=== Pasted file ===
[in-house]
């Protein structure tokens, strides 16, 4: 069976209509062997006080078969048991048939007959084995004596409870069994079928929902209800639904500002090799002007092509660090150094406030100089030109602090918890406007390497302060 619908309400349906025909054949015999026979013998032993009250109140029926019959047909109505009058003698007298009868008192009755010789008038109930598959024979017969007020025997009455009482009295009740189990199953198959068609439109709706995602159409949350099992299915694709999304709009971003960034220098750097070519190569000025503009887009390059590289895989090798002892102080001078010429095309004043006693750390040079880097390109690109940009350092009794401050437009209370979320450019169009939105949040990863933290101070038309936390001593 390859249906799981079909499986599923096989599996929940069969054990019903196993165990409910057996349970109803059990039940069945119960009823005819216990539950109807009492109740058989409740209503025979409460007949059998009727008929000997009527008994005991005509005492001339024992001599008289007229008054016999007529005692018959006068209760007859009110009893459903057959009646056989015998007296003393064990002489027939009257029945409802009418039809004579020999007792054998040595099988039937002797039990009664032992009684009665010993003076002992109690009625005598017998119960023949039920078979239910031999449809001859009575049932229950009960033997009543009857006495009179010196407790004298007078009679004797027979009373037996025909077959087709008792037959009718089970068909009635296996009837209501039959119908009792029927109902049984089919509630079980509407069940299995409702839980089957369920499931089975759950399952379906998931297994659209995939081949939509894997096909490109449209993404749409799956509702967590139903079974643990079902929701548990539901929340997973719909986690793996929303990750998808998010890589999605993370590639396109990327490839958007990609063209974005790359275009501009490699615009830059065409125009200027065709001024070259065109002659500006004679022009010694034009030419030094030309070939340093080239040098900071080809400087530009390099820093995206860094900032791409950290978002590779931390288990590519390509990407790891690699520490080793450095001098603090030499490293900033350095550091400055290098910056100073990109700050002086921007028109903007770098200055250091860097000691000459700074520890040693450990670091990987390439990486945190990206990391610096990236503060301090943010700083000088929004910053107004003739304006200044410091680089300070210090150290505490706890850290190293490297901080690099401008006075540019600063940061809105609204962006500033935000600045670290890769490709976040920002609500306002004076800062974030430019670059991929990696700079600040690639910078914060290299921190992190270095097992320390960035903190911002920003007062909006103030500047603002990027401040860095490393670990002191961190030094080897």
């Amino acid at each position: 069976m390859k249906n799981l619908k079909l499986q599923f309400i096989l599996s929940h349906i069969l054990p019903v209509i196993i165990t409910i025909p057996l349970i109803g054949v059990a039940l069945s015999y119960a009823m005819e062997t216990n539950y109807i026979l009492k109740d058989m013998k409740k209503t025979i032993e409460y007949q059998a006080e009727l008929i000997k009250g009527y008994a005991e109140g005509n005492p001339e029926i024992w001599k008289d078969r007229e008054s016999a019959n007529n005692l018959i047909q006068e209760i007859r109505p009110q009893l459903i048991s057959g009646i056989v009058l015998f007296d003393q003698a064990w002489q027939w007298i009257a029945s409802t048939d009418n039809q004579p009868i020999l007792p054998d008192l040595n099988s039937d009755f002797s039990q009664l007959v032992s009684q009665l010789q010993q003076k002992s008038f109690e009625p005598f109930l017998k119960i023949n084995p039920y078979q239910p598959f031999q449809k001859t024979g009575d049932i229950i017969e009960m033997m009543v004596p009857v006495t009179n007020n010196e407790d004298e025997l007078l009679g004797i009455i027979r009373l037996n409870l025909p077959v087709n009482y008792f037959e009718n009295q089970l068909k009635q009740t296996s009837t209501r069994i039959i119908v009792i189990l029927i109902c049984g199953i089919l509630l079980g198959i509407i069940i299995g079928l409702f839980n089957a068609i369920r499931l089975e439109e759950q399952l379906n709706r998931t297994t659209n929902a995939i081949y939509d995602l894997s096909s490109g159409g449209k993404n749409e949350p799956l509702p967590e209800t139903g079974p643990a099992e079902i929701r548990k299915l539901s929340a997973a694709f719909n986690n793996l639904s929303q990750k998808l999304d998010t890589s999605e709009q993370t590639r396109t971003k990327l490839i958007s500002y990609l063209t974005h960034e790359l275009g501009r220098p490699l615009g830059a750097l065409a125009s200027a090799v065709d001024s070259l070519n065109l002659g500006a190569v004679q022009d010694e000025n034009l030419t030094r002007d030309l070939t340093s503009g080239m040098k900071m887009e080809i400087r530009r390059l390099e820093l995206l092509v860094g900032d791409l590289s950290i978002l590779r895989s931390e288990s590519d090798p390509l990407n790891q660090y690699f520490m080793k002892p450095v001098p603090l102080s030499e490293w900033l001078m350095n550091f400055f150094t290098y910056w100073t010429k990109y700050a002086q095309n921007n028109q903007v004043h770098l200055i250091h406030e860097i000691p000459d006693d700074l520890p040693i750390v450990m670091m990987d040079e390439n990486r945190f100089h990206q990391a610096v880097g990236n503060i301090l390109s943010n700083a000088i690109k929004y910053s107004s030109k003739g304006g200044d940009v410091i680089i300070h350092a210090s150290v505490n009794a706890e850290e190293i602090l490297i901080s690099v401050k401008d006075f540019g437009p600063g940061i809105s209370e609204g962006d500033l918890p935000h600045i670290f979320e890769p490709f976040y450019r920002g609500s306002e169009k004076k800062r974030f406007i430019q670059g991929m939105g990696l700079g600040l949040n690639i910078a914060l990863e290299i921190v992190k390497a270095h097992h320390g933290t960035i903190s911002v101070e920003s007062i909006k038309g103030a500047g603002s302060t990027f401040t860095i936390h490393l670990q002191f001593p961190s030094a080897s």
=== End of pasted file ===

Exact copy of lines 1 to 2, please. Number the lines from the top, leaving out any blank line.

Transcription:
[in-house]
């Protein structure tokens, strides 16, 4: 069976209509062997006080078969048991048939007959084995004596409870069994079928929902209800639904500002090799002007092509660090150094406030100089030109602090918890406007390497302060 619908309400349906025909054949015999026979013998032993009250109140029926019959047909109505009058003698007298009868008192009755010789008038109930598959024979017969007020025997009455009482009295009740189990199953198959068609439109709706995602159409949350099992299915694709999304709009971003960034220098750097070519190569000025503009887009390059590289895989090798002892102080001078010429095309004043006693750390040079880097390109690109940009350092009794401050437009209370979320450019169009939105949040990863933290101070038309936390001593 390859249906799981079909499986599923096989599996929940069969054990019903196993165990409910057996349970109803059990039940069945119960009823005819216990539950109807009492109740058989409740209503025979409460007949059998009727008929000997009527008994005991005509005492001339024992001599008289007229008054016999007529005692018959006068209760007859009110009893459903057959009646056989015998007296003393064990002489027939009257029945409802009418039809004579020999007792054998040595099988039937002797039990009664032992009684009665010993003076002992109690009625005598017998119960023949039920078979239910031999449809001859009575049932229950009960033997009543009857006495009179010196407790004298007078009679004797027979009373037996025909077959087709008792037959009718089970068909009635296996009837209501039959119908009792029927109902049984089919509630079980509407069940299995409702839980089957369920499931089975759950399952379906998931297994659209995939081949939509894997096909490109449209993404749409799956509702967590139903079974643990079902929701548990539901929340997973719909986690793996929303990750998808998010890589999605993370590639396109990327490839958007990609063209974005790359275009501009490699615009830059065409125009200027065709001024070259065109002659500006004679022009010694034009030419030094030309070939340093080239040098900071080809400087530009390099820093995206860094900032791409950290978002590779931390288990590519390509990407790891690699520490080793450095001098603090030499490293900033350095550091400055290098910056100073990109700050002086921007028109903007770098200055250091860097000691000459700074520890040693450990670091990987390439990486945190990206990391610096990236503060301090943010700083000088929004910053107004003739304006200044410091680089300070210090150290505490706890850290190293490297901080690099401008006075540019600063940061809105609204962006500033935000600045670290890769490709976040920002609500306002004076800062974030430019670059991929990696700079600040690639910078914060290299921190992190270095097992320390960035903190911002920003007062909006103030500047603002990027401040860095490393670990002191961190030094080897």